Infrastructure entities must disclose whether they meet the benchmarks, and "if not, why not". According to ASIC 'why not' means explaining how an infrastructure entity deals with the business factor or the issue underlying the benchmark.

This means that, depending on their existing practices, infrastructure entities may be required to state why they do not meet a number of the benchmarks in a PDS. There are no existing product-specific conduct requirements relating to infrastructure entities under the Corporations Act. The regulatory regime emphasises disclosure rather than prescriptive product-based conduct requirements.

ASIC states that meeting the benchmarks is not mandatory, and that the benchmarks are merely used to establish a framework for disclosure of issues regarded as important (RG 231.25). 

It must be questioned, however, whether the benchmarks will, in reality, have the effect of modifying the way in which issuers structure and operate their businesses. An issuer that does not currently comply with the benchmark would need to change its practices if it wished to avoid stating why it did not comply; if it did not comply with the benchmark, this could suggest that the issuer does not meet best practice, as prescribed by ASIC, and attract unwanted attention and further enquiries from ASIC.

A further example of the potential consequences of benchmark disclosure relates to the scope of the information required to be disclosed in a PDS.

ASIC's policy on infrastructure entities in RG 231 applies to both PDS and prospectus disclosure. So, similar infrastructure products could be offered under a PDS or a prospectus, even though there are legislative differences between the PDS and prospectus regimes. The most notable of these differences is that the provisions of the Corporations Act applicable to prospectuses require issuers to undertake a due diligence exercise to discover all material information and disclose it in the prospectus.

The provisions applicable to a PDS are different. The information to be included in a PDS under sections 1013D and 1013E of the Corporations Act is confined to information within the "actual knowledge" of the issuer and certain other persons. This is significant in the context of benchmark disclosure, because ASIC states in RG 231 that:  

We recognise that in certain circumstances it may be difficult for certain infrastructure entities to disclose the information requested because it is not available to them…We would expect infrastructure entities to use reasonable endeavours to obtain and provide such information.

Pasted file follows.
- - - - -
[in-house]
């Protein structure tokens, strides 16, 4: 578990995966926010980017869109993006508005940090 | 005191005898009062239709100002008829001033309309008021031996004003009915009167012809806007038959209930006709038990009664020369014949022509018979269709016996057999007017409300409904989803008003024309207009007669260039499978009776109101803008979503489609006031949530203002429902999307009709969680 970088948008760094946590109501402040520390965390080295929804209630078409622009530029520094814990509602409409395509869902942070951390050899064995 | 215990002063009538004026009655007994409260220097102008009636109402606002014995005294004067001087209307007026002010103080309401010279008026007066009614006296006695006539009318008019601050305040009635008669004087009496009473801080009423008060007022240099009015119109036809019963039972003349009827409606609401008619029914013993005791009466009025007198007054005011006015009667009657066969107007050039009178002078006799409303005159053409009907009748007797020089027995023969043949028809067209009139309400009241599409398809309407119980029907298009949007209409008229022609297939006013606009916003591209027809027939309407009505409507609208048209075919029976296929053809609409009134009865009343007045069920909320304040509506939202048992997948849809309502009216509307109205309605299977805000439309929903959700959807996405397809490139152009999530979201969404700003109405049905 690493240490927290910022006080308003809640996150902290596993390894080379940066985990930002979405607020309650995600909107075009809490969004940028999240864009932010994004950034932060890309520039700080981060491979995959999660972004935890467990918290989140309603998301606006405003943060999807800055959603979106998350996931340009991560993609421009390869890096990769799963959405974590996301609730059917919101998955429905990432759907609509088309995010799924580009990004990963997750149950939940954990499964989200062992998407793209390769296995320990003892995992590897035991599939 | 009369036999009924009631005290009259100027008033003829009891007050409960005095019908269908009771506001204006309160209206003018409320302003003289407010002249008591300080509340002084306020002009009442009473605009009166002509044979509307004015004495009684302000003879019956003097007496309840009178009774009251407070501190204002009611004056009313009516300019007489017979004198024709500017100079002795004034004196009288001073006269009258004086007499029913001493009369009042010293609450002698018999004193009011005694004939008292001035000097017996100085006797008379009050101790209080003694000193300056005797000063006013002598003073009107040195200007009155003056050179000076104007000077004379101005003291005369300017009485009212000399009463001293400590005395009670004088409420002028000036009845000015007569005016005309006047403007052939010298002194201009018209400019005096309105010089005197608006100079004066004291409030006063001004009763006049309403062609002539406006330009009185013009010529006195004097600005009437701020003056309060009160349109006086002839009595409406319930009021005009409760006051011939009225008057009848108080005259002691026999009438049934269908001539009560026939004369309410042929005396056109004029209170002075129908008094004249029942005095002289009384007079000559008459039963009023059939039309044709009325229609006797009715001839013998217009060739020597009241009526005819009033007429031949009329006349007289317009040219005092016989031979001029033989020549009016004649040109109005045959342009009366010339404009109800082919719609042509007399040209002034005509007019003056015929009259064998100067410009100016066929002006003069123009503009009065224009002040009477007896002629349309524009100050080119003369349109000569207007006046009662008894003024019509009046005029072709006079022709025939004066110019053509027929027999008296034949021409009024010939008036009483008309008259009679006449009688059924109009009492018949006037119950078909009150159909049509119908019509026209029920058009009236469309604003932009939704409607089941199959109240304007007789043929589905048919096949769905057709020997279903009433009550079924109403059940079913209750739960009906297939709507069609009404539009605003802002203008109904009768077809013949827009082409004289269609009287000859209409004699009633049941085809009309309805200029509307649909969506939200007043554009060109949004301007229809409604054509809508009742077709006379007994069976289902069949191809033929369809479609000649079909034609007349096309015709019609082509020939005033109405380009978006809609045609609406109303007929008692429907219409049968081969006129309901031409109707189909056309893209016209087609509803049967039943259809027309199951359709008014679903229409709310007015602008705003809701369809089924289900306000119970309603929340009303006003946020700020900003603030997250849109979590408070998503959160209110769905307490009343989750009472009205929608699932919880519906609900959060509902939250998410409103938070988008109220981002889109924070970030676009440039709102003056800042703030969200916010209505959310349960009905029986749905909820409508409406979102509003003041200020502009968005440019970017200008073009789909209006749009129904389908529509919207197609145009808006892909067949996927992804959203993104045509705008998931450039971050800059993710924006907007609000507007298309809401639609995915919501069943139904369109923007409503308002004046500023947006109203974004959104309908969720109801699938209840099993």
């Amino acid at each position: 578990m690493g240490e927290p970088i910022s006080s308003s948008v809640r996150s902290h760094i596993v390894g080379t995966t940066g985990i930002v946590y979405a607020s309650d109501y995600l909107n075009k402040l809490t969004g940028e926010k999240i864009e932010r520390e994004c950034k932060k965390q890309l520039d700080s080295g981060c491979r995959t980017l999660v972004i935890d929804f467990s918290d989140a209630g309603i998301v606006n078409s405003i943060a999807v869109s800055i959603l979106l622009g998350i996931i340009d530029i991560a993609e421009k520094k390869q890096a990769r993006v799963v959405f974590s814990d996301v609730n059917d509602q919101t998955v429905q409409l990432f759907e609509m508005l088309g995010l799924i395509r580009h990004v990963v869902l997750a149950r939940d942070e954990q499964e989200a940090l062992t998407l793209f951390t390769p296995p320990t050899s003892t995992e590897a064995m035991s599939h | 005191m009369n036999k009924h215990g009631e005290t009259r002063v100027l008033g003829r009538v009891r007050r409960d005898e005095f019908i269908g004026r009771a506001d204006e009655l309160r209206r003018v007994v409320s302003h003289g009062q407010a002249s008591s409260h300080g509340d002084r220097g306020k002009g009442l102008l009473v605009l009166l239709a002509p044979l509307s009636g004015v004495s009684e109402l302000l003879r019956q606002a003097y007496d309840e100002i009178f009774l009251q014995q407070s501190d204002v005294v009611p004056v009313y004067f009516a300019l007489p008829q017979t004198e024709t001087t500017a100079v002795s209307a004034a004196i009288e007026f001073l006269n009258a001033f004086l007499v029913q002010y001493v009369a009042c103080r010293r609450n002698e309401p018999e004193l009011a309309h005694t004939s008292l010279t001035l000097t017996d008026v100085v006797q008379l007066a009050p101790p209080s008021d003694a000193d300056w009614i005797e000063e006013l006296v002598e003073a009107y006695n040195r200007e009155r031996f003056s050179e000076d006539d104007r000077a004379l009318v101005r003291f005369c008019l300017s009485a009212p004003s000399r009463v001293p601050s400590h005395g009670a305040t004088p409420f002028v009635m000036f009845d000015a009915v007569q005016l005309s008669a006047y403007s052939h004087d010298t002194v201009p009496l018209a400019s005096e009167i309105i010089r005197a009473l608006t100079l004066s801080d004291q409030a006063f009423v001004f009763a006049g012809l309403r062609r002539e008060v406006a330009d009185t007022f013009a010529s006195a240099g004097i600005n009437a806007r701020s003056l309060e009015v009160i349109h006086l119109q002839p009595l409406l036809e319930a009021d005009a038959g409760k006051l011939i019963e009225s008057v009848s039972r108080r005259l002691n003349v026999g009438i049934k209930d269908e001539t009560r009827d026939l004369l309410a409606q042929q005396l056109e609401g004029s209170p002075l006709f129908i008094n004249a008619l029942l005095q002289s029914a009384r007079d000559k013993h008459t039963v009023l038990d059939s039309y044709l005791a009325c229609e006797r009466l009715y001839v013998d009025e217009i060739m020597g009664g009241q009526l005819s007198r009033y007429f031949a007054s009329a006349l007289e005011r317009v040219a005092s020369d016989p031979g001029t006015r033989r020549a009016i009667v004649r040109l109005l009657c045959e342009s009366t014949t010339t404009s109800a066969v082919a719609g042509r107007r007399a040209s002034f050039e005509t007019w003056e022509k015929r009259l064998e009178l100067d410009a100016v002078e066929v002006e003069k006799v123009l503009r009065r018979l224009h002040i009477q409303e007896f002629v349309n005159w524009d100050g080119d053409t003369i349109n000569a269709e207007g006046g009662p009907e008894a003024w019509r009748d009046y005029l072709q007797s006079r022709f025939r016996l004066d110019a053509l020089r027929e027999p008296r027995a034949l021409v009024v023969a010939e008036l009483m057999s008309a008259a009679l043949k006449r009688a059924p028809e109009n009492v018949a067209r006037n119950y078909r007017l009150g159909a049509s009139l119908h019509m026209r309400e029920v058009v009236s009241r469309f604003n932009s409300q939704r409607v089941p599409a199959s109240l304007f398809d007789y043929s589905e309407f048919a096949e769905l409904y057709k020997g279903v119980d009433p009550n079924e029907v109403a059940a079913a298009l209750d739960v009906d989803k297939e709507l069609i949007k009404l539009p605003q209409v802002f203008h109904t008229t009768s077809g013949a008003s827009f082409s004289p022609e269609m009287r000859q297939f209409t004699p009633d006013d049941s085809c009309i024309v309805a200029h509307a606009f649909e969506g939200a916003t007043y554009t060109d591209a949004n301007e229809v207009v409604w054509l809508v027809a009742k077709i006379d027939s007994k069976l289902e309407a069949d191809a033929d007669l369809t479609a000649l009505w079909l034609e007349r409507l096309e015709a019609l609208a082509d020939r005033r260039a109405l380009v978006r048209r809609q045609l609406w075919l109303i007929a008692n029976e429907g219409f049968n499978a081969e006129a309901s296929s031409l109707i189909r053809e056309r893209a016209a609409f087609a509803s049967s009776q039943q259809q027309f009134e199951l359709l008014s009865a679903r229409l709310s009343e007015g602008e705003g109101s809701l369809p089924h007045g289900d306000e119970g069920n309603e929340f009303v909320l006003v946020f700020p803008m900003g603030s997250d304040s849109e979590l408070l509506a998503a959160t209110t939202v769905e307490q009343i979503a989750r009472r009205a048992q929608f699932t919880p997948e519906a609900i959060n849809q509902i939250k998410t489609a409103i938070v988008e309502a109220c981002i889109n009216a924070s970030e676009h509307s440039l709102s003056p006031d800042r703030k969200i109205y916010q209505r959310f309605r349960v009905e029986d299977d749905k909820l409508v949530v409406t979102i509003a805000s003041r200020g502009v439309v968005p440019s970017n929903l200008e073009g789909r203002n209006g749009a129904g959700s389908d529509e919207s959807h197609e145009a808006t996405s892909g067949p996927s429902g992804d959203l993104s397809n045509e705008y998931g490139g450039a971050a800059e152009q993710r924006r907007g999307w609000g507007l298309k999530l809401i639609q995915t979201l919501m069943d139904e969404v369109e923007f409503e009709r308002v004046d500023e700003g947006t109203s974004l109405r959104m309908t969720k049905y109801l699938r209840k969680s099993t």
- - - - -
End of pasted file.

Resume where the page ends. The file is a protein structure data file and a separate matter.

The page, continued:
Although ASIC attempts to harmonise the differences between prospectus and PDS disclosure, it is questionable whether this will be successful. It may simply be yet another instance of ASIC attempting to legislate through policy.

It is interesting to contrast ASIC's approach with the approach that the legislature took in relation to the Short Form PDS Requirements.  Whereas ASIC's approach to benchmark disclosure appears to effectively legislate conduct, the legislature's changes appear simply to prescribe what may and must be included in a PDS, emphasising concise and effective disclosure.  Although the difference is understandable, given that the Short Form PDS disclosure is intended to apply to relatively low risk products, it is interesting to note that, on one view, the regulator appears to be legislating and the legislature appears to be regulating.


It is arguable that ASIC's approach to benchmark disclosure,  imposes new requirements on issuer that go beyond disclosure and may affect the way in which issuers structure and operate their businesses. The original policy aim of ensuring adequate disclosure seems to have given ground to effectively legislating for issuer conduct through product-specific regulatory guides. It remains to be seen whether this will result in better disclosure outcomes. Further, the appropriateness of introducing conduct requirements in this way for certain products (but not others) without legislative change is open to question, given the significant change in approach that it entails.  


1 Note that different, more prescriptive, requirements (Short Form PDS Requirements) apply to the short form PDS's that are to be given in relation to margin lending, interests in simple managed investment schemes (Simple MIS) and superannuation products. Benchmark disclosure does not apply to these products.